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Nathan Baker

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TBR initiative could mean 6 percent tuition hike for ETSU

June 17th, 2014 9:49 pm by Nathan Baker

TBR initiative could mean 6 percent tuition hike for ETSU

Next year’s East Tennessee State University students could pay $442 more per year for tuition at the Johnson City college if an increase plan is approved later this week by the Tennessee Board of Regents.

At the state institutions governing board’s quarterly meeting Friday, the regents will consider a 6.1 percent increase in mandatory and maintenance fees requested by the university, putting the cost to attend ETSU for full-time, in-state undergraduate students at $7,691 annually.

The dollar amount of the increase is third highest request out of the six 4-year TBR schools this year, partly because ETSU’s Student Government Association only approved a $5 per semester mandatory fee increase to help fund the Little Bucs Early Childhood Laboratory Program, Vice President of Finance and Administration David Collins said Tuesday.

“It seems high, but it’s important to note that out of the other schools, we’re lower than several of them because they raised their mandatory fees,” Collins said. “Our total increase, when you count the maintenance fees, is a little bit over 6 percent, putting us in the middle of the pack.”

Last year, the college’s tuition rose by $546 per year, with $270 in student fees, driven in-part by a $125 athletics fee hike to support the restarted football team, and a $276 maintenance fee increase.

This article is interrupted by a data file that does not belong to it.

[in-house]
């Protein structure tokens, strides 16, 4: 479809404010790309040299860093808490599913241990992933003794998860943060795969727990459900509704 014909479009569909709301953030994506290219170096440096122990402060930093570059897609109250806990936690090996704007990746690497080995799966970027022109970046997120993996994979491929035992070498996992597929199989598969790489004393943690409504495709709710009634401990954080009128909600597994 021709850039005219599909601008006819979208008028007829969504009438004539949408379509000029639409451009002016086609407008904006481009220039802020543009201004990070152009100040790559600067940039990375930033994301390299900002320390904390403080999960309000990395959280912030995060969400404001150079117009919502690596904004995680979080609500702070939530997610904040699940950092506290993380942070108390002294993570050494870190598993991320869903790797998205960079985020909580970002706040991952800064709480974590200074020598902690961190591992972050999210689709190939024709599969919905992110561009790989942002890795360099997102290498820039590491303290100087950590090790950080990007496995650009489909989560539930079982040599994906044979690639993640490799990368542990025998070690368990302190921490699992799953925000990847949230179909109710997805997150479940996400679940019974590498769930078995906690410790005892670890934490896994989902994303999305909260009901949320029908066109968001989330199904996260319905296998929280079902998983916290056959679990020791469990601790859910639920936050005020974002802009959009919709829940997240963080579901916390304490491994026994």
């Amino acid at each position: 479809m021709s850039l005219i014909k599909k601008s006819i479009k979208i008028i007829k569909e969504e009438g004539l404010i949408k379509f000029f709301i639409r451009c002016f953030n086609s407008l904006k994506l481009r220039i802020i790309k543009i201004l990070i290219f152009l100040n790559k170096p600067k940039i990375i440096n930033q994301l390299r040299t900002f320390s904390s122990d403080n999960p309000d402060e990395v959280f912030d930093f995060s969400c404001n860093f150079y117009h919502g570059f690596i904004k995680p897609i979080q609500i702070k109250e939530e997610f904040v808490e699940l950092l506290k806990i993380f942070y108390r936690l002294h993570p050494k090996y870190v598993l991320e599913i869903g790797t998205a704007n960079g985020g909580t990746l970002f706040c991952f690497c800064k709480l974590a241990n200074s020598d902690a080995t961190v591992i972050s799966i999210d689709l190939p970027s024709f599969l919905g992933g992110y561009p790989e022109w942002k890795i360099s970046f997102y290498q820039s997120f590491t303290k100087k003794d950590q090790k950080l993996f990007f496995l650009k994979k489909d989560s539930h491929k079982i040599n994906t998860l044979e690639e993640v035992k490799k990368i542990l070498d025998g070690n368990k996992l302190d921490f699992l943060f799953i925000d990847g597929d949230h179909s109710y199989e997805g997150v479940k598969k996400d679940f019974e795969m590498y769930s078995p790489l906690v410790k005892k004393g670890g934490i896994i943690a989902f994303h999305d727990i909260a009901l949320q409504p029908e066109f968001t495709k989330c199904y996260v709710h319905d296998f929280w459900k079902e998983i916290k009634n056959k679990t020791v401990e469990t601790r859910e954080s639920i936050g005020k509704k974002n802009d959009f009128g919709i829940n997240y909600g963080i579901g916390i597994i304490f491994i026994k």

“Certainly this isn’t something we like to see,” Collins said of the continuing rise in the cost of higher education. “But it’s necessary for us to keep up with our costs as the state continues to not fund higher education to the levels that have been recommended.

Looking at personnel and operational costs, the Tennessee Higher Education Commission planned a 2- to 4-percent tuition increase earlier this year, before Gov. Bill Haslam and state legislators decided to nix a proposed $29 million increase in state funding for higher education after signs that sales tax collections would not be as robust as expected.

The rise in maintenance fees the TBR will consider this week for ETSU is expected to provide $250,000 for faculty promotions and $2.7 million to offset the university’s budget deficit, among other things, meeting materials provide to the regents states. In total, state performance-based funding and the institution’s request will bring in an estimated $6.8 million in additional student revenue.

The college’s request applies the same rate of increase for out-of state tuition, as well, and includes a 2-percent increase for students of the Quillen College of Medicine and a 3-percent increase at the Gatton College of Pharmacy.

Collins said the school’s requests have already passed through lower committees in the approval process, meaning they shouldn’t see much opposition from the full board of regents.

After a lean budget year at ETSU and consecutive years of falling enrollment, Collins said fall enrollment is looking to be up, indicating better fiscal times for the college.

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